All About Carbon Monoxide

All About Carbon Monoxide

One of the more dangerous by-products of combustion, carbon monoxide is a poisonous gas you do not want entering your home through your chimney and fireplace. Also known as the “silent killer,” carbon monoxide has no odor or color, so it can be impossible to know if you have a high level of carbon monoxide without a detector installed in your home. Most often, the first sign to the presence of this toxic gas in your house is the development of flu-like symptoms in members of your household, the first sign of carbon monoxide poisoning. All Seasons Chimney knows how to prevent carbon monoxide from even getting into your home and how to repair the damage causing the leaks of this gas. We would like to inform you about carbon monoxide and its dangers, with the help of the Chimney Safety Institute of America (CSIA).

It is called the "silent killer," because only a detector installed in your home can let you know it is present.

It is called the “silent killer,” because only a detector installed in your home can let you know it is present.

According to the CSIA, carbon monoxide poisoning is responsible for the deaths of over 200 Americans every year, and approximately 10,000 injuries due to inhaling carbon monoxide are diagnosed annually. However, the symptoms of early exposure to carbon monoxide are extremely similar to those of the common cold and/or flu, such as sneezing, coughing, headaches, nausea, dizziness, and fatigue, and people can go for months without being officially diagnosed with carbon monoxide poisoning. If a person is exposed to carbon monoxide for a long enough period of time before being diagnosed, serious health issues can occur, such as brain damage and damage to the heart and other internal organs. If you ever develop long-term flu-like symptoms that linger, ask your doctor to give you a blood test that will check for carbon monoxide levels in your blood to properly diagnose you.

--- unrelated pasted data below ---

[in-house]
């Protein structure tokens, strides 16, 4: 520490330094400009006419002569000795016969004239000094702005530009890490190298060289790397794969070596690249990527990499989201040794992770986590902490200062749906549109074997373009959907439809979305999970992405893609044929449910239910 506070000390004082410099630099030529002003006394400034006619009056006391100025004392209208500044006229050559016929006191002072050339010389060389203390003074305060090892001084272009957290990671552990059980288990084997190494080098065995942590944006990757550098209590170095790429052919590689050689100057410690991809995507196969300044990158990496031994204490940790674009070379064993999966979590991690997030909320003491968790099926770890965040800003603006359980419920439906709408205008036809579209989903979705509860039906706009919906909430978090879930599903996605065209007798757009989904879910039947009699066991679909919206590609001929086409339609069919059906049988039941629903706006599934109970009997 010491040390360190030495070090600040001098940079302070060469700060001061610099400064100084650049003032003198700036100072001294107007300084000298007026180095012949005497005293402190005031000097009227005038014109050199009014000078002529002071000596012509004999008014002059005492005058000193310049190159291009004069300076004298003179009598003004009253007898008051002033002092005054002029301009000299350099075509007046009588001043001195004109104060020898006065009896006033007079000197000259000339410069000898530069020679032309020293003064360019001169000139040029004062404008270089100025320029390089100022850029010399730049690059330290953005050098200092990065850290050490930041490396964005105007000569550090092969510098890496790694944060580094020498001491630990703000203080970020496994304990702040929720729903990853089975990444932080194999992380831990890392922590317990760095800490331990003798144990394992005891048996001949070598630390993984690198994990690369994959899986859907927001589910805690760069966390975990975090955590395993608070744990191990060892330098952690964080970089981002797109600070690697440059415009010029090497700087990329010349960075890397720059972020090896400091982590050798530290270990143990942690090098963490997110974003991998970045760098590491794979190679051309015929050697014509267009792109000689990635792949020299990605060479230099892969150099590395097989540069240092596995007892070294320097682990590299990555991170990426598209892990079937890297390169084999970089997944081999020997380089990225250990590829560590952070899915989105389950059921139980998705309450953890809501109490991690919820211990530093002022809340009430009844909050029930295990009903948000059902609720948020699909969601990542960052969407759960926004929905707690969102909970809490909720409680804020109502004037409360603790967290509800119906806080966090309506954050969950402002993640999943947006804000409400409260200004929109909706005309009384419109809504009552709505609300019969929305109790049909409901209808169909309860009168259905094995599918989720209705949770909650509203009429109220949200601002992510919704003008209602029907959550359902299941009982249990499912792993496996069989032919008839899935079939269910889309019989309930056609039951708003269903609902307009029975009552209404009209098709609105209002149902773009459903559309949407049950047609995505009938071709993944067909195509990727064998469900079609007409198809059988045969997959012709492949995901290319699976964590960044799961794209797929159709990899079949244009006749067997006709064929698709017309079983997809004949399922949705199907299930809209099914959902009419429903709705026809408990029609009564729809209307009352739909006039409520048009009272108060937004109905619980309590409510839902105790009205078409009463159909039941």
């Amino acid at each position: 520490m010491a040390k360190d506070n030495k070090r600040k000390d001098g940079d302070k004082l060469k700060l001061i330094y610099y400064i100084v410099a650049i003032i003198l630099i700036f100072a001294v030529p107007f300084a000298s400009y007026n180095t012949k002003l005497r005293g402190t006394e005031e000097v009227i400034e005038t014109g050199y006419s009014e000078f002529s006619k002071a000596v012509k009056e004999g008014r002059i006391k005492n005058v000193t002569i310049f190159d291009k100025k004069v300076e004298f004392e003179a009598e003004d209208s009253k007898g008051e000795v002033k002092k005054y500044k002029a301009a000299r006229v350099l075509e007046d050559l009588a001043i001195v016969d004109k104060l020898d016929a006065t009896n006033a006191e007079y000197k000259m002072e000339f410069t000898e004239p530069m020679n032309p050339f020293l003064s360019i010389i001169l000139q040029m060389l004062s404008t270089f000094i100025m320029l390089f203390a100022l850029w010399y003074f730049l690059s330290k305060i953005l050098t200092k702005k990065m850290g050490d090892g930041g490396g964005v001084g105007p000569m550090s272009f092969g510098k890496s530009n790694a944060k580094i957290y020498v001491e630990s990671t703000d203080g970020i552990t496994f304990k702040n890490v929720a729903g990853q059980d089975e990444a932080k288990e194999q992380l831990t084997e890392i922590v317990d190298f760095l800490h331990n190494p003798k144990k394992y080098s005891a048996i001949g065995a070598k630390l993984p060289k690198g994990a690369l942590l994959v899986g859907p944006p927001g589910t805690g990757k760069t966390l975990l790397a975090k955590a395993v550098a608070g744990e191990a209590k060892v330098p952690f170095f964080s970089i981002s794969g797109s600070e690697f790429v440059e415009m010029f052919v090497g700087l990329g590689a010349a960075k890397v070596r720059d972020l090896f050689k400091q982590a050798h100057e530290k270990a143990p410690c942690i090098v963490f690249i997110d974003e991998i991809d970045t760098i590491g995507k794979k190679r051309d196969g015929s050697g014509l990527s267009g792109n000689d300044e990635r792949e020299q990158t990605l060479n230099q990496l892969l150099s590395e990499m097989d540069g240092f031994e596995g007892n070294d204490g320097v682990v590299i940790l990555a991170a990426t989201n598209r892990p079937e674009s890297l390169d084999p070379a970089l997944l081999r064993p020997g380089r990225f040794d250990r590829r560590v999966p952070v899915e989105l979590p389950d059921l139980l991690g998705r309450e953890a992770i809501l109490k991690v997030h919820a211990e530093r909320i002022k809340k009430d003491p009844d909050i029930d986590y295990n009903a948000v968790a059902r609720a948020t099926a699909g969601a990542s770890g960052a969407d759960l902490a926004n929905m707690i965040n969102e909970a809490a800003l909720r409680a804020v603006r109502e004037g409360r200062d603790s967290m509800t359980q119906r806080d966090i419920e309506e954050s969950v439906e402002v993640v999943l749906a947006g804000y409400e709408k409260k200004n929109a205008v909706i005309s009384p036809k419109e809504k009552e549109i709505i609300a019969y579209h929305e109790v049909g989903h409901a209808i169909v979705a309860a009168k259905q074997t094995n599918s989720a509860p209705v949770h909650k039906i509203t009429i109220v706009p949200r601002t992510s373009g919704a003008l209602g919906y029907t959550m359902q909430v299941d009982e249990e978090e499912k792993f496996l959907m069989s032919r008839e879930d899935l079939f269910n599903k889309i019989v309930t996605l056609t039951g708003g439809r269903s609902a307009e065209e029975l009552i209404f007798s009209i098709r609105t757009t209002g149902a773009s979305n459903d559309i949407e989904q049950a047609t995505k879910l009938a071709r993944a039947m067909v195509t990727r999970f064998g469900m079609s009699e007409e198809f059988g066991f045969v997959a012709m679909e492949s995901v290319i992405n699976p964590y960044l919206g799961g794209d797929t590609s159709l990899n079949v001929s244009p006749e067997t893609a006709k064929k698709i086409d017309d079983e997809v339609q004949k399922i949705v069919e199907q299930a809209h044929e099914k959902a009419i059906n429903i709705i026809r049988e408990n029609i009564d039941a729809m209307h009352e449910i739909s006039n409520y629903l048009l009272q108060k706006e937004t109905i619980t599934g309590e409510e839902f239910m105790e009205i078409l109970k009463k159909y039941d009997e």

Why is carbon monoxide poisoning on the rise? Homes today are so much more airtight as people are going to greater efforts to seal off windows, doors, and other areas where air can leak inside, and this does not allow fresh air to enter the home. Nor does it let polluted air leave easily. Without air ventilation, furnaces and boilers are starved of the oxygen needed to burn fuel completely, producing carbon dioxide. Other causes of carbon dioxide entering your house through your chimney and fireplace include damaged, cracked, or deteriorated flue liners, creosote buildups, and animal or bird nests blocking your chimney flue.

You may be wondering how you can prevent carbon monoxide and other toxic gases from entering your home. According to many organizations including the CSIA, the US Consumer Product Safety Commission, the US Environmental Protection Agency, the American Lung Association, and the National Fire Protection Association all strongly recommend you practice proper maintenance of your fireplace and chimney by having them cleaned and inspected every year to prevent carbon monoxide leaks. To keep you and your family safe from the dangers of death by carbon monoxide poisoning, have your chimney swept once of year by a CSIA-certified company like All Seasons Chimney.

If you have more questions about carbon monoxide poisoning, contact All Seasons Chimney today to get our professional and expert advice about keeping your house safe from this toxic gas.